Recently, public health experts called for a policy “reset” as the uncontrolled spread of the omicron variant drives hospitals and health care workers to their breaking point. This reset means addressing how the Covid-19 policy response in the U.S. has affected access to health care. Reproductive health, in particular, has been disrupted by Covid-19 prevention policies and significant federal and state changes to health care delivery. Yet many of these temporary changes actually advanced reproductive health care and show signs of lasting benefits. Moving forward it is critical to ensure that positive policy changes are made permanent to continue to promote reproductive health long after the pandemic.
In March 2020 when the nationwide state-of-emergency went into effect, many states postponed “non-essential” health services to reduce Covid-19 transmission. This sudden pause prompted policy changes that established coverage of maternal and child telehealth services and ensured universal Covid-19 testing for all pregnant women. However, these changes varied by geographic location and influenced how pregnant women received prenatal, delivery, and postnatal care.
Although the initial switch to a virtual format for prenatal care increased the stress faced by pregnant women, Covid-19 prevention policies drove the rapid expansion of telehealth medicine. This growth ultimately expanded access to reproductive health services. The need for contactless provider visits made it necessary for insurance companies to cover telehealth appointments. This pivot also made additional avenues of support more accessible. Virtual formats reduced scheduling challenges and allowed patients to speak to specialists such as lactation consultants in a timely manner.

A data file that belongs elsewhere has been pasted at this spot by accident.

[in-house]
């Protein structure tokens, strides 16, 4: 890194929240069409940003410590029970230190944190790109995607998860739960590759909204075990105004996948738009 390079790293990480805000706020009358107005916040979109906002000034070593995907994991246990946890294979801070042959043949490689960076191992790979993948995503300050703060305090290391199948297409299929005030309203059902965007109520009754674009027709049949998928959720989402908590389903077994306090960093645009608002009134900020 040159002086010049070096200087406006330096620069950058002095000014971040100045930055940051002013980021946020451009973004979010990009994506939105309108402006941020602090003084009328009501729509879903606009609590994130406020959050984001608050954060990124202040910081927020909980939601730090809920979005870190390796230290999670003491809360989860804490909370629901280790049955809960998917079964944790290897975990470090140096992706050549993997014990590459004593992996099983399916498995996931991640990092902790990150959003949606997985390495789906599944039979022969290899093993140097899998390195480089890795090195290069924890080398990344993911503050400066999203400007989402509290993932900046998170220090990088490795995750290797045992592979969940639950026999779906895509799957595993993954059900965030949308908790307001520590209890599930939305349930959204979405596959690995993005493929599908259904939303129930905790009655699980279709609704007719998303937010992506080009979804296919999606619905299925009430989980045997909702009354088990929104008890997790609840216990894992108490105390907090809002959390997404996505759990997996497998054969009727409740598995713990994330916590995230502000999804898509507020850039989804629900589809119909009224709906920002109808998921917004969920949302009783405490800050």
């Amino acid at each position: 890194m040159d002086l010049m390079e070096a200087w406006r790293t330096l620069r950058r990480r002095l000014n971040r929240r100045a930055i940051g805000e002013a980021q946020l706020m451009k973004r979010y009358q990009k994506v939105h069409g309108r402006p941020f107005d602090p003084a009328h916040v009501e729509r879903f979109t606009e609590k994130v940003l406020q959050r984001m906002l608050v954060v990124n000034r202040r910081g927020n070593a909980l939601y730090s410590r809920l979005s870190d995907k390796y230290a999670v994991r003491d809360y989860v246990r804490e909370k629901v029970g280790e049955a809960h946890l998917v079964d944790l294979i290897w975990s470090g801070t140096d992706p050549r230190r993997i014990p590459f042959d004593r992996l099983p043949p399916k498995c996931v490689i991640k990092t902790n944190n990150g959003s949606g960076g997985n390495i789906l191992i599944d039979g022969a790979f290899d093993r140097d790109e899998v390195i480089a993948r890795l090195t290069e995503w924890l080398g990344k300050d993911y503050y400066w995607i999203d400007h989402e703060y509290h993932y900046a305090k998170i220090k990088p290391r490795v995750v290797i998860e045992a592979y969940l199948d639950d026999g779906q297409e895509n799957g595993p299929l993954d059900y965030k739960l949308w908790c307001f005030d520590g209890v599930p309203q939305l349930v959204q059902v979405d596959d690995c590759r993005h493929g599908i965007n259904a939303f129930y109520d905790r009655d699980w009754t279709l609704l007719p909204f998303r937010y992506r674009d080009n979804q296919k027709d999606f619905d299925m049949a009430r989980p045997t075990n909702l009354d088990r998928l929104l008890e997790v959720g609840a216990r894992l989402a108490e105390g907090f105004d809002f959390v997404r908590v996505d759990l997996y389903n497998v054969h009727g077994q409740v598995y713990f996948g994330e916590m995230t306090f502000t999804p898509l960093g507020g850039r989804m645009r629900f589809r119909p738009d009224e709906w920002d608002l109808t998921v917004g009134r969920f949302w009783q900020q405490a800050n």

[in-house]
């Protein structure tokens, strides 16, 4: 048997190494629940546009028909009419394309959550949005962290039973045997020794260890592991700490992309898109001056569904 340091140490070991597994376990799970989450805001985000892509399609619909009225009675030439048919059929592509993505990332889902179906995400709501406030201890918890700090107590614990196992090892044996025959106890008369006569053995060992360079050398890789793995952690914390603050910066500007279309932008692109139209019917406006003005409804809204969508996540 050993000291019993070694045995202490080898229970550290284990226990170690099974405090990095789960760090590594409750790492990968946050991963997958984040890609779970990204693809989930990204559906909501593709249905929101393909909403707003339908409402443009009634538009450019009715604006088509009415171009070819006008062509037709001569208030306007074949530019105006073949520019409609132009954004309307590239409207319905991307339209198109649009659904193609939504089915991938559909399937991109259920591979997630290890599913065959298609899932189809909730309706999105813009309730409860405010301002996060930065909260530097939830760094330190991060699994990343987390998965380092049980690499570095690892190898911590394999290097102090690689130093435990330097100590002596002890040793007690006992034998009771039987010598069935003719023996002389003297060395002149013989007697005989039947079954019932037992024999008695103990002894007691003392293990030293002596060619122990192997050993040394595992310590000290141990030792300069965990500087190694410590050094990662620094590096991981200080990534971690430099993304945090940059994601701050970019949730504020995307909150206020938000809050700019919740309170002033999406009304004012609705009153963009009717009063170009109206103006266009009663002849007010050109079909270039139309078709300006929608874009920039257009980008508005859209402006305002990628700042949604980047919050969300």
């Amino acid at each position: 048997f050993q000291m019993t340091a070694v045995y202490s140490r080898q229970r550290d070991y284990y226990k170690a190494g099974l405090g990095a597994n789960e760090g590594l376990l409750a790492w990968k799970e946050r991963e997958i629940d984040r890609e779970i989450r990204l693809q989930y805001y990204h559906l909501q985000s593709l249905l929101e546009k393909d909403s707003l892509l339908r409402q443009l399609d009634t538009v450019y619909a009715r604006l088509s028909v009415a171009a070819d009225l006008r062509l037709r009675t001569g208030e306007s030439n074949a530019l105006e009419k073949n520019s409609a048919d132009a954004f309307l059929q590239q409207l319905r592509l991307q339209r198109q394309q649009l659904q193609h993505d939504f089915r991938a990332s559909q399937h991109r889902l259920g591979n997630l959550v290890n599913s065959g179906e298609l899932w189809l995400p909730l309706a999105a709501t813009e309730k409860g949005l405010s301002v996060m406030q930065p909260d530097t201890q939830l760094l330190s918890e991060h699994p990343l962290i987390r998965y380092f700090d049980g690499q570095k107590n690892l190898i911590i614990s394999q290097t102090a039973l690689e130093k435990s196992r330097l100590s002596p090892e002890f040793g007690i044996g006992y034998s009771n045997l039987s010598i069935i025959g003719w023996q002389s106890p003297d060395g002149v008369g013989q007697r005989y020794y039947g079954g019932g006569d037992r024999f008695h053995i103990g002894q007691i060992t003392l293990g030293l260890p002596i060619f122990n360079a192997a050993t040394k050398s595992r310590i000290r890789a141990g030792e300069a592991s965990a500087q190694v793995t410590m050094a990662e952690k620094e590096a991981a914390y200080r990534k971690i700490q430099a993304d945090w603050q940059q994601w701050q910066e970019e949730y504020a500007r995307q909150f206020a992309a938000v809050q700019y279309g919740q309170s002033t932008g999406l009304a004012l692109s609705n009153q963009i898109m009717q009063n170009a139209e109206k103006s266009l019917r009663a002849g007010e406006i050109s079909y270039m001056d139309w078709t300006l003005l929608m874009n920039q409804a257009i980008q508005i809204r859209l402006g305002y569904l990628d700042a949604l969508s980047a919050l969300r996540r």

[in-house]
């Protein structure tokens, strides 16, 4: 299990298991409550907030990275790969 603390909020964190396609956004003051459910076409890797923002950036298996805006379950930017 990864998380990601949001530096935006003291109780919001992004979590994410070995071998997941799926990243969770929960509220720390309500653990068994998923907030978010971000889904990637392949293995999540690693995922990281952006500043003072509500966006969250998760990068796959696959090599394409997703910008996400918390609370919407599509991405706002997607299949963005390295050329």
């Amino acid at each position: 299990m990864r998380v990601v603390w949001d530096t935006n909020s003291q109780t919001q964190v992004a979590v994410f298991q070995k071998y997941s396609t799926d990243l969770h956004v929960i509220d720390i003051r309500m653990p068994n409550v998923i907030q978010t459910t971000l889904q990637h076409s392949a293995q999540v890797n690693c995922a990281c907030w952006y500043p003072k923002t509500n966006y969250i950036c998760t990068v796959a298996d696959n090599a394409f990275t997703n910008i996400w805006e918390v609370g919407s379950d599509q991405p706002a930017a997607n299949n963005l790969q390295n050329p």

However, not all policies promoted positive change.
Additionally, state policy pandemic responses disrupted labor and delivery care. Early on, stories surfaced of women being forced to give birth alone, to choose between their spouse or doula during labor, and even run the risk of being separated from their newborn if they tested positive for Covid-19. Almost instantly, governments began to receive backlash from various groups pointing out that these restrictions indicated a lack of commitment to basic human rights. This advocacy ultimately led to legislative changes. Some states such as New Jersey and New York, implemented doulas as an integral part of the birthing team and no longer a questionable participant. Although not all states made these changes, this was a step in effecting lasting positive change.
However, not all policies promoted positive change. During this time, several states declared abortions “non-essential” services and banned them. Ultimately, these bans were either blocked or terminated by court orders. Nonetheless, the impact of abortion bans was substantial and left women in jeopardy of increase economic hardship, health problems and physical violence; consequences that likely widened inequities in reproductive health.
Yet, even these abortion bans yielded positive change when sexual and reproductive health groups took the opportunity to highlight the many challenges of obtaining abortion medication. They argued that the requirement to dispense the medication in-person was not backed by significant safety reasons, especially during the pandemic. This pressure led the FDA to lift the restriction in April 2021, allowing abortion medications to be mailed to patients. Although this accommodation is temporary, the policy change has significantly improved access to reproductive health services.
As a nation, our goal for a post-pandemic world needs to include taking action to make positive policy changes permanent. Policymakers must act now to move forward and secure permanent changes to temporary policies that have strengthened reproductive health thus far.
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